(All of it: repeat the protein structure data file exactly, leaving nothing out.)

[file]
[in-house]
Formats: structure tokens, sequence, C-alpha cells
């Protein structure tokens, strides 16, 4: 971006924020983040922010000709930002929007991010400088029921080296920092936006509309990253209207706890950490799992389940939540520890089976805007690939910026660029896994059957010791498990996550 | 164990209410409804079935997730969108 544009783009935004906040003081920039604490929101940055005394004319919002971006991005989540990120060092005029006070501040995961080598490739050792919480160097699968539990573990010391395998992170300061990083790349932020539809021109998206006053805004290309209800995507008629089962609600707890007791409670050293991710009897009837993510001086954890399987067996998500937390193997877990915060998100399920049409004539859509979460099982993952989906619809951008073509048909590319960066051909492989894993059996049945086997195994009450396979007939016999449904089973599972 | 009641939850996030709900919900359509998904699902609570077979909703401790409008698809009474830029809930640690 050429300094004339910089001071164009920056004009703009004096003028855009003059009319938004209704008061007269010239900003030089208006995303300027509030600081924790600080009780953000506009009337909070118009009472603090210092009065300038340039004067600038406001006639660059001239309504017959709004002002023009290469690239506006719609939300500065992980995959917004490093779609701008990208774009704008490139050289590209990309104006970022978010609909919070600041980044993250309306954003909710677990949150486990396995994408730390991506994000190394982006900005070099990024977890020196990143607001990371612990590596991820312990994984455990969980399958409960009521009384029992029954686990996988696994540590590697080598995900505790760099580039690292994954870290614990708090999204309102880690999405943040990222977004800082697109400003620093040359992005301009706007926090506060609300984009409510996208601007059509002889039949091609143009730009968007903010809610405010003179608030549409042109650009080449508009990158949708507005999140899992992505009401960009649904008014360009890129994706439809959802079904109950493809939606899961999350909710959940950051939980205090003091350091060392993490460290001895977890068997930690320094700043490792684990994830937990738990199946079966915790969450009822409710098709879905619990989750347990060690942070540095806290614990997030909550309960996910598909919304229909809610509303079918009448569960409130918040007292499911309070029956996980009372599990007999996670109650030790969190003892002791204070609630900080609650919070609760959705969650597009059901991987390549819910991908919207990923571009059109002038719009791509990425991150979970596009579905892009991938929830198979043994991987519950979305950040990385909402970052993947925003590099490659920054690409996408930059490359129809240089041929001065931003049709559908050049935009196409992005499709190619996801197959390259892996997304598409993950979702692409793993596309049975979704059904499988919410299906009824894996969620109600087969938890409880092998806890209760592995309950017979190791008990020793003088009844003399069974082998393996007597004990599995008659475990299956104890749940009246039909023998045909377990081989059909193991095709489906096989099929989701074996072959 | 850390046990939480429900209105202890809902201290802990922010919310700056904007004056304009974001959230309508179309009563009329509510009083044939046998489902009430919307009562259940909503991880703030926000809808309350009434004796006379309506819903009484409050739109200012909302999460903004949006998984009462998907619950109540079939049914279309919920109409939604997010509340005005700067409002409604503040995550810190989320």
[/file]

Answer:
[in-house]
Formats: structure tokens, sequence, C-alpha cells
């Protein structure tokens, strides 16, 4: 971006924020983040922010000709930002929007991010400088029921080296920092936006509309990253209207706890950490799992389940939540520890089976805007690939910026660029896994059957010791498990996550 | 164990209410409804079935997730969108 544009783009935004906040003081920039604490929101940055005394004319919002971006991005989540990120060092005029006070501040995961080598490739050792919480160097699968539990573990010391395998992170300061990083790349932020539809021109998206006053805004290309209800995507008629089962609600707890007791409670050293991710009897009837993510001086954890399987067996998500937390193997877990915060998100399920049409004539859509979460099982993952989906619809951008073509048909590319960066051909492989894993059996049945086997195994009450396979007939016999449904089973599972 | 009641939850996030709900919900359509998904699902609570077979909703401790409008698809009474830029809930640690 050429300094004339910089001071164009920056004009703009004096003028855009003059009319938004209704008061007269010239900003030089208006995303300027509030600081924790600080009780953000506009009337909070118009009472603090210092009065300038340039004067600038406001006639660059001239309504017959709004002002023009290469690239506006719609939300500065992980995959917004490093779609701008990208774009704008490139050289590209990309104006970022978010609909919070600041980044993250309306954003909710677990949150486990396995994408730390991506994000190394982006900005070099990024977890020196990143607001990371612990590596991820312990994984455990969980399958409960009521009384029992029954686990996988696994540590590697080598995900505790760099580039690292994954870290614990708090999204309102880690999405943040990222977004800082697109400003620093040359992005301009706007926090506060609300984009409510996208601007059509002889039949091609143009730009968007903010809610405010003179608030549409042109650009080449508009990158949708507005999140899992992505009401960009649904008014360009890129994706439809959802079904109950493809939606899961999350909710959940950051939980205090003091350091060392993490460290001895977890068997930690320094700043490792684990994830937990738990199946079966915790969450009822409710098709879905619990989750347990060690942070540095806290614990997030909550309960996910598909919304229909809610509303079918009448569960409130918040007292499911309070029956996980009372599990007999996670109650030790969190003892002791204070609630900080609650919070609760959705969650597009059901991987390549819910991908919207990923571009059109002038719009791509990425991150979970596009579905892009991938929830198979043994991987519950979305950040990385909402970052993947925003590099490659920054690409996408930059490359129809240089041929001065931003049709559908050049935009196409992005499709190619996801197959390259892996997304598409993950979702692409793993596309049975979704059904499988919410299906009824894996969620109600087969938890409880092998806890209760592995309950017979190791008990020793003088009844003399069974082998393996007597004990599995008659475990299956104890749940009246039909023998045909377990081989059909193991095709489906096989099929989701074996072959 | 850390046990939480429900209105202890809902201290802990922010919310700056904007004056304009974001959230309508179309009563009329509510009083044939046998489902009430919307009562259940909503991880703030926000809808309350009434004796006379309506819903009484409050739109200012909302999460903004949006998984009462998907619950109540079939049914279309919920109409939604997010509340005005700067409002409604503040995550810190989320």